Even for less prevalent diseases, BioMarin’s Country Manager David López said that there are many benefits to the VBHC model. “BioMarin has worked through this model in different countries that have clear and regulated frameworks. This patient-centric scheme is beneficial for the government because it allows to see the value history of each therapy,” he told MBN. He highlighted that AMIIF is already encouraging these innovative models but also highlighted regulatory barriers. “AMIIF has been actively working with different institutions to establish this scheme but in the country, it is hard to establish standardization on medicine effectiveness as the system is very fragmented and each institution has different KPIs.” According to López, this model is the future for innovative medicines because the rise in treatment costs is unsustainable. “As the largest provider of health in Mexico, the government will sooner or later need to change its investment model to something more thoughtful and personalized.”

How Could This Model Adapt to Mexico?

One of the first steps toward a migration to this system in both the public and private sectors, Gaurin explained, is the development of tools or technology platforms for coordinated patient follow-up. In addition, there is a need for outcome measurement and an integrated system. "You need a patient registry, including healthy people and those in treatment or rehabilitation. If we are integrated, we can see how the patient evolves; we can prevent illnesses and manage crises," he added.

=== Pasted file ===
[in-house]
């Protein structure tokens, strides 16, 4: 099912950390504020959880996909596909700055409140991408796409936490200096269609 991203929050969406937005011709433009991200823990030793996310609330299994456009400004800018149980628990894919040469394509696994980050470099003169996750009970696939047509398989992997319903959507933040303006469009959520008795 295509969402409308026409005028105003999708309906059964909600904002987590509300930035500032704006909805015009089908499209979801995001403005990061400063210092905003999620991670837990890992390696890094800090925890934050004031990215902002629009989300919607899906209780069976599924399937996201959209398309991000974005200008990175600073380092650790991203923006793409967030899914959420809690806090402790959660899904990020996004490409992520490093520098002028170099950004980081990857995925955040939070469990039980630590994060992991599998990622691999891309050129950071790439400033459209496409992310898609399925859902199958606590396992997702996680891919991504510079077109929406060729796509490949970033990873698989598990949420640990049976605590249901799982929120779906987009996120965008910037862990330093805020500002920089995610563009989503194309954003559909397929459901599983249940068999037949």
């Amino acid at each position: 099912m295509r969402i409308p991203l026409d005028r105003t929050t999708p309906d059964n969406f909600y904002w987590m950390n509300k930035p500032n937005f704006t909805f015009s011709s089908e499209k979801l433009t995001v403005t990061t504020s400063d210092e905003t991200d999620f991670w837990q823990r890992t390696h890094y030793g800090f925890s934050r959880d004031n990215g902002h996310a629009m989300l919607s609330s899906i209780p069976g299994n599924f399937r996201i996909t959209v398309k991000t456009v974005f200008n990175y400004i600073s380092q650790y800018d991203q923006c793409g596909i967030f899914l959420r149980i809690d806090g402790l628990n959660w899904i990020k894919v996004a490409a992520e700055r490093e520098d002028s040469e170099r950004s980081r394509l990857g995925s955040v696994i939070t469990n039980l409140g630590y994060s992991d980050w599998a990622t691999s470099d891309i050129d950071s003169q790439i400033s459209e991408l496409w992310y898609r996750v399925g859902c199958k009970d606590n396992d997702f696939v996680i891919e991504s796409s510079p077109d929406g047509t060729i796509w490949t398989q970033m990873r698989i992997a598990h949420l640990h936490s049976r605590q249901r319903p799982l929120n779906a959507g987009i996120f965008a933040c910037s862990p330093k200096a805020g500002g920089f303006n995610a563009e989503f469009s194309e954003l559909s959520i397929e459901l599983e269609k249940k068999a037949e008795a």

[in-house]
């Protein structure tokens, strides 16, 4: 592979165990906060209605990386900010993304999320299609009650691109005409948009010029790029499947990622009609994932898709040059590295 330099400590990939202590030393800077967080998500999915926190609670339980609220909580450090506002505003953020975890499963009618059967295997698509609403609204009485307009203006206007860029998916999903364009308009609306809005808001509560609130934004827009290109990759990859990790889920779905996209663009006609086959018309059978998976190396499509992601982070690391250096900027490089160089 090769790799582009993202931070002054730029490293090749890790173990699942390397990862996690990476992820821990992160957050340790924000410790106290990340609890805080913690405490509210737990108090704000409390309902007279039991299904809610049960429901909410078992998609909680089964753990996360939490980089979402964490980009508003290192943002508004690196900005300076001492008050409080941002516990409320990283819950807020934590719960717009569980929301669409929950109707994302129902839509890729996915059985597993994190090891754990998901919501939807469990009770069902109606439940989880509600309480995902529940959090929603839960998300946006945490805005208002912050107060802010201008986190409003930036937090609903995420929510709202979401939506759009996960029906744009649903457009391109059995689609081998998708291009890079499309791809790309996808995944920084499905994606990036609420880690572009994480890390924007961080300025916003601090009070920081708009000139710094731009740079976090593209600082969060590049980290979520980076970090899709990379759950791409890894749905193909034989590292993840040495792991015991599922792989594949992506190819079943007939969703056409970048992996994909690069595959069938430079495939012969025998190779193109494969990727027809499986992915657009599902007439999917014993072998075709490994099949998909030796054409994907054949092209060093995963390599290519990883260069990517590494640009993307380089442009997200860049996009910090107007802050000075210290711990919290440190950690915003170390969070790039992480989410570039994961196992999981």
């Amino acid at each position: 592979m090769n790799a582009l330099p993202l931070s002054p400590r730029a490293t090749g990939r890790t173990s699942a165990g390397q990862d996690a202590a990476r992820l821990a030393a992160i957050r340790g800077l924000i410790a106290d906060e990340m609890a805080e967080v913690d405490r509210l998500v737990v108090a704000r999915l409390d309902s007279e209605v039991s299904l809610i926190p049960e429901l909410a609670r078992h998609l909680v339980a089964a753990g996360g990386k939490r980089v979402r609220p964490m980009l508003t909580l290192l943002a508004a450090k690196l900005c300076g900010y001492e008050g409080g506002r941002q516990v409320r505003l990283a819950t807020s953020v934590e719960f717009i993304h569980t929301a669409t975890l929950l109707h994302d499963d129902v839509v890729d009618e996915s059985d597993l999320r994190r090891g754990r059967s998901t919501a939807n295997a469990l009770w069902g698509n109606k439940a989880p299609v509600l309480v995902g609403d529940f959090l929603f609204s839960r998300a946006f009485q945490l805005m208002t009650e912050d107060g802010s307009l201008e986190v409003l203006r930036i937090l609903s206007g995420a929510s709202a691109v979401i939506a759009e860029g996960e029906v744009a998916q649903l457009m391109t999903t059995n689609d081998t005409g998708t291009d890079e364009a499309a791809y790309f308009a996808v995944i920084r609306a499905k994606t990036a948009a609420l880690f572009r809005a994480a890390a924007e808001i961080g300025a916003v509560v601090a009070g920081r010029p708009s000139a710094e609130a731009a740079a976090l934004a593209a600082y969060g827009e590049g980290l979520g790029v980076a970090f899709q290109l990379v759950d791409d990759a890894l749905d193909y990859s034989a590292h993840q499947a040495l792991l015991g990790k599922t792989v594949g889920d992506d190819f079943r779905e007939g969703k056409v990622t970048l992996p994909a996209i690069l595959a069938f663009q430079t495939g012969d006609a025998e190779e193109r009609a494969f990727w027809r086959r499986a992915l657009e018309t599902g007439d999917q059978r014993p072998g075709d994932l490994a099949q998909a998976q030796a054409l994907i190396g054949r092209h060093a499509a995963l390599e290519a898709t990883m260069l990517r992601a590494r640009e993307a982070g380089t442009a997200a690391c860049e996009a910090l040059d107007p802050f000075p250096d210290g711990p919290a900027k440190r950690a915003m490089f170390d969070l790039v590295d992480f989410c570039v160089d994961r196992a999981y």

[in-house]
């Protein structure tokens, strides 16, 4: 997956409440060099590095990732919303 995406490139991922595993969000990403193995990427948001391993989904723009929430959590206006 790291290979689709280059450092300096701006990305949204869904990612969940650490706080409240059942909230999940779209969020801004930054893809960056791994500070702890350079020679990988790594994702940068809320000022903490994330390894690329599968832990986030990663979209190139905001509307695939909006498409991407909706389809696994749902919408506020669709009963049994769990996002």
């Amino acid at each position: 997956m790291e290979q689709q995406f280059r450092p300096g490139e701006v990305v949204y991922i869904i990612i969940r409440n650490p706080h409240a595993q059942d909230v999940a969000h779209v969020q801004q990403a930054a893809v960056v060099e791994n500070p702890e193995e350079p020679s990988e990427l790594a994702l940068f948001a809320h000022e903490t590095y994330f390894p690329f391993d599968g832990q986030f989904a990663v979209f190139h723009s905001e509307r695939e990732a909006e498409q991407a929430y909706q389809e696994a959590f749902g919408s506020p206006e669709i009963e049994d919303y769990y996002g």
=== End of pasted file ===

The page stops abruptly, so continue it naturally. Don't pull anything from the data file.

During Mexico Health Summit 2020/21, Sandra Sánchez-Oldenhage, President of PharmAdvice Consulting, said that change requires the participation of the entire healthcare ecosystem. She recommended the definition of metrics and outcomes to drive continuous quality improvement, increased efficiency and reduced costs. “We also have to work together with the sector, providers and patients. Reducing costs while improving quality will only be possible when we all share the benefits and risks.” UCB Country Lead Omar Lugo said that even though this would be a big step for the pharmaceutical industry and health systems, the key to this change would be regulation. “To date, there is no regulatory framework that allows these kinds of dynamics. There is not a tender process that allows this.”

One factor that could hasten the adoption of VBHC is COVID-19. Mexico’s desire to replicate the model has already been brought to the table. “Mexico could benefit from the globally discussed VBHC model to reduce expenses while achieving efficiency,” said Executive President of AMIIF Cristóbal Thompson during an MBN interview. “The COVID-19 pandemic is a historic opportunity. For the first time, society, politicians, businesses and citizens have realized the value of health. Regulatory changes are now needed," Javier Picó, Partner at LifeSciences Consultants, stated during Mexico Health Summit 2020/21. “The pandemic has also made investors fight for the vaccine. This increases the GDP in health through private funds.”

Miriam Bello Miriam Bello Journalist and Industry Analyst